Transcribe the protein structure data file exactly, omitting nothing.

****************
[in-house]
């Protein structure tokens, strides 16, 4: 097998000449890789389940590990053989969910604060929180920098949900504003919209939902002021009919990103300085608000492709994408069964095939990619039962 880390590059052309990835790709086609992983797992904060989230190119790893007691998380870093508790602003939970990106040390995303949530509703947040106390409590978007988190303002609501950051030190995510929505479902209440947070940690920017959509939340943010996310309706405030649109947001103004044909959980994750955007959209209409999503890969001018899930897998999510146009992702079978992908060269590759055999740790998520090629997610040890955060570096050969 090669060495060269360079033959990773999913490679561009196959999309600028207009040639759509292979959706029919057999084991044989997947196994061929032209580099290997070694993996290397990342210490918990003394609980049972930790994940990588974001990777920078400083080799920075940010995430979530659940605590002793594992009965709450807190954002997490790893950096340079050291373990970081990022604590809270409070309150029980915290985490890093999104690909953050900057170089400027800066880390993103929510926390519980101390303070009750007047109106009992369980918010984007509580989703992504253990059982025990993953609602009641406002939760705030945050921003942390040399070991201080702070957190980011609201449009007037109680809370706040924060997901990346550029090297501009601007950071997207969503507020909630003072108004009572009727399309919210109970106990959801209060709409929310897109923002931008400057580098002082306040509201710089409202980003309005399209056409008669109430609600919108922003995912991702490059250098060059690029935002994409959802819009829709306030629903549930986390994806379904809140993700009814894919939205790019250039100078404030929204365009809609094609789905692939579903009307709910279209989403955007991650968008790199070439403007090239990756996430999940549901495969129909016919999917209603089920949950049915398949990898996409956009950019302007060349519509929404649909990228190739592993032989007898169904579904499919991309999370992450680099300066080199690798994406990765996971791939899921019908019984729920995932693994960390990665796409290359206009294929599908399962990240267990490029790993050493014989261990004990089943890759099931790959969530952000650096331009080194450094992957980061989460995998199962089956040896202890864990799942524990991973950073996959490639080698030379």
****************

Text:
[in-house]
């Protein structure tokens, strides 16, 4: 097998000449890789389940590990053989969910604060929180920098949900504003919209939902002021009919990103300085608000492709994408069964095939990619039962 880390590059052309990835790709086609992983797992904060989230190119790893007691998380870093508790602003939970990106040390995303949530509703947040106390409590978007988190303002609501950051030190995510929505479902209440947070940690920017959509939340943010996310309706405030649109947001103004044909959980994750955007959209209409999503890969001018899930897998999510146009992702079978992908060269590759055999740790998520090629997610040890955060570096050969 090669060495060269360079033959990773999913490679561009196959999309600028207009040639759509292979959706029919057999084991044989997947196994061929032209580099290997070694993996290397990342210490918990003394609980049972930790994940990588974001990777920078400083080799920075940010995430979530659940605590002793594992009965709450807190954002997490790893950096340079050291373990970081990022604590809270409070309150029980915290985490890093999104690909953050900057170089400027800066880390993103929510926390519980101390303070009750007047109106009992369980918010984007509580989703992504253990059982025990993953609602009641406002939760705030945050921003942390040399070991201080702070957190980011609201449009007037109680809370706040924060997901990346550029090297501009601007950071997207969503507020909630003072108004009572009727399309919210109970106990959801209060709409929310897109923002931008400057580098002082306040509201710089409202980003309005399209056409008669109430609600919108922003995912991702490059250098060059690029935002994409959802819009829709306030629903549930986390994806379904809140993700009814894919939205790019250039100078404030929204365009809609094609789905692939579903009307709910279209989403955007991650968008790199070439403007090239990756996430999940549901495969129909016919999917209603089920949950049915398949990898996409956009950019302007060349519509929404649909990228190739592993032989007898169904579904499919991309999370992450680099300066080199690798994406990765996971791939899921019908019984729920995932693994960390990665796409290359206009294929599908399962990240267990490029790993050493014989261990004990089943890759099931790959969530952000650096331009080194450094992957980061989460995998199962089956040896202890864990799942524990991973950073996959490639080698030379």